Every year we had to re certify HIPPA(and other) compliance. Yes I could have viewed someones confidential data but why, I had enough to do. I think most techs in a cloud providers shops have the same attitude.

As data deduplication becomes more mainstrean that helps make it more difficult to find as much value in backup data. Lets see, unstructured data that has been manipulated by backup software to eliminate extra bit patterns. Interesting technical challenge, poor way to wind up in jail.



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Old 12-22-2014, 11:43 AM   #67
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I opened my email last night to see that a local store has a 3TB USB hard drive on sale for $79! My, my, my! That deal is very hard for me to resist.

I must put it out of my mind by going to buy something else instead. Like wines for sale at Bevmo at 5c for the 2nd bottle. Or another store is selling 6lbs of onion for $1. I know I will use up these consumables, while on the other hand I am using less than 2TB out of the 12TB total storage I already have.

PS. Sorry to sidetrack from computer talk, but I am seeing gallons of onion soup in my immediate future. It's really good for the soul when the weather turns cold like right now.
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Old 12-22-2014, 12:17 PM   #68
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I opened my email last night to see that a local store has a 3TB USB hard drive on sale for $79! My, my, my! That deal is very hard for me to resist.
That is really a good price. They have hovered around $100 for several months now.
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Old 12-24-2014, 02:42 PM   #69
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I just bought 15 8TB internal hard drives, helium sealed for cooler running for $750 each. That's $100 less than when I bought another 15 about a month and a half ago. Amazing price drops. I'm waiting for the first commercially available XB hard drive.
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Old 12-24-2014, 02:49 PM   #70
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I just bought 15 8TB internal hard drives, helium sealed for cooler running for $750 each. That's $100 less than when I bought another 15 about a month and a half ago. Amazing price drops. I'm waiting for the first commercially available XB hard drive.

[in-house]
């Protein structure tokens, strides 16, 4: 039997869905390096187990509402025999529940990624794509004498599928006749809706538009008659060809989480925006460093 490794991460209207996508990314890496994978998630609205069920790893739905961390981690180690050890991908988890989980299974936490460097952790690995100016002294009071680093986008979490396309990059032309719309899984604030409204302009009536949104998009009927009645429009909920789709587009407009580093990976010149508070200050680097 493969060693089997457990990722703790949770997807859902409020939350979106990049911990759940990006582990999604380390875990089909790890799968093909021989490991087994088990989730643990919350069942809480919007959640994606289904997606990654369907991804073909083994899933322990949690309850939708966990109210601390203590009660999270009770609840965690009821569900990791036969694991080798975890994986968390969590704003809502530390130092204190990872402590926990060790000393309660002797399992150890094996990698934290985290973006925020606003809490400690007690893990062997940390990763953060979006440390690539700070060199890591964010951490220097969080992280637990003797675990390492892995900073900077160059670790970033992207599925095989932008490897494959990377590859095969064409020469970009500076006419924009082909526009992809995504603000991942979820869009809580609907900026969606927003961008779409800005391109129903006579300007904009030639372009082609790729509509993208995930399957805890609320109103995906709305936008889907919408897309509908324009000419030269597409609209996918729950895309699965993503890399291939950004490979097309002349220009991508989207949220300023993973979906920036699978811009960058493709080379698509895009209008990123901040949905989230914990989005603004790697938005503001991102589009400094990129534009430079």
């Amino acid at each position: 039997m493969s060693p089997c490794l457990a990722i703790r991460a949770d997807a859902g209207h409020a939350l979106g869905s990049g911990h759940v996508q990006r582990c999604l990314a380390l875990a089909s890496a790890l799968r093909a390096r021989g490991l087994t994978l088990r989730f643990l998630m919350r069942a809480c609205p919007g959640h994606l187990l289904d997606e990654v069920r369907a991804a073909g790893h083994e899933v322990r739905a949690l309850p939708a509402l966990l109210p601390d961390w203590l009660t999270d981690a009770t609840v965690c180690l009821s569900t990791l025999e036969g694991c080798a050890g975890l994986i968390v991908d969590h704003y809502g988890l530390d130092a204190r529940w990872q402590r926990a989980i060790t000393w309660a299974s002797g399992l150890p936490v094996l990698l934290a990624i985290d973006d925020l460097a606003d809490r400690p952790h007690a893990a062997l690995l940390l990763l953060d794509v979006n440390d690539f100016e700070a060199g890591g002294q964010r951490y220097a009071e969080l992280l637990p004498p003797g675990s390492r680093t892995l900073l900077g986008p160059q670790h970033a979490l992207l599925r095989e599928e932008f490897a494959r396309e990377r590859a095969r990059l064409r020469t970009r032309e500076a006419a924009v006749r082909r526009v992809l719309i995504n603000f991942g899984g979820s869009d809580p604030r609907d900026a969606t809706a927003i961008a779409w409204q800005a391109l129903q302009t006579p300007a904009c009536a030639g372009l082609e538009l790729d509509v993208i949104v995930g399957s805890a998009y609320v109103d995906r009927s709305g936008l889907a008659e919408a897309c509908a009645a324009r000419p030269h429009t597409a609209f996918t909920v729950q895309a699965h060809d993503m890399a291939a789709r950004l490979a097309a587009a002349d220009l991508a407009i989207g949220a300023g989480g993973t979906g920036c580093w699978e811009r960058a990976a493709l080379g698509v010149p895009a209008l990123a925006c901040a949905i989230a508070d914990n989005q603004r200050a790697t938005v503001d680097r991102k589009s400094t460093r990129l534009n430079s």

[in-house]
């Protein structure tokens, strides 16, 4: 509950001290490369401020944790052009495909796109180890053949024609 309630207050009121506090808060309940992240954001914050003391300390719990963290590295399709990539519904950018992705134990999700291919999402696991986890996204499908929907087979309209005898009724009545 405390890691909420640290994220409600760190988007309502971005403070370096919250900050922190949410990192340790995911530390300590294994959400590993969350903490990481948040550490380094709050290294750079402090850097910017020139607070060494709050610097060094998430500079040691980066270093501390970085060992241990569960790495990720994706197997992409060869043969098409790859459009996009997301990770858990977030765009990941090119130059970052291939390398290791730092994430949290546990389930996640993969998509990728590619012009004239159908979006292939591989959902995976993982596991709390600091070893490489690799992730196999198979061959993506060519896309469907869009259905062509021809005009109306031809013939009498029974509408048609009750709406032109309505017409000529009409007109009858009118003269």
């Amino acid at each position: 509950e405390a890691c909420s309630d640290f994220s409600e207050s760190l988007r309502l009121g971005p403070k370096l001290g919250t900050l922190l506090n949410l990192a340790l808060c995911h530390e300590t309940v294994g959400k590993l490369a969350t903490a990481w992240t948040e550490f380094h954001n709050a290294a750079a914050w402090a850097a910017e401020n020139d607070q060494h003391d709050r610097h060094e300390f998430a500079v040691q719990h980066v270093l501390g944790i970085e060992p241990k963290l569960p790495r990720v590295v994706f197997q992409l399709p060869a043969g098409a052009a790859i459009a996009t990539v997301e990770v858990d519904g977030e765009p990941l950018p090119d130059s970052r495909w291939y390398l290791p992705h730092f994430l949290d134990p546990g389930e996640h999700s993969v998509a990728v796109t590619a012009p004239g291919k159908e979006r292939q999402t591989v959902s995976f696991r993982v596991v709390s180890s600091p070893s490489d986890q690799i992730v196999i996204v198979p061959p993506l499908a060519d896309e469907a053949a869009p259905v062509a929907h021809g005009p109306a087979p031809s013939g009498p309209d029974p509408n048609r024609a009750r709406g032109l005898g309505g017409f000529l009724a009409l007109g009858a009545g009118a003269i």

Thirty 8TB hard drives!?!?

Wow! Are you going in to competition with Google?
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Old 12-24-2014, 03:25 PM   #71
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I just bought 15 8TB internal hard drives, helium sealed for cooler running for $750 each. That's $100 less than when I bought another 15 about a month and a half ago. Amazing price drops. I'm waiting for the first commercially available XB hard drive.
Whoa!
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Old 12-24-2014, 04:56 PM   #72
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I just bought 15 8TB internal hard drives, helium sealed for cooler running for $750 each. That's $100 less than when I bought another 15 about a month and a half ago. Amazing price drops. I'm waiting for the first commercially available XB hard drive.
Setting up your own commercial cloud service?
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Old 12-24-2014, 05:06 PM   #73
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Mama mia! That's some serious storage. I saw on the Web that Seagate shipped the world's first 8 TB drive in August this year. That's cutting edge stuff.

Then, I remember that in around 1983, a company (IBM?) announced the world's first 1 GB drive. It was probably the size of a washing machine.


PS. Wikipedia has everything a guy likes to know.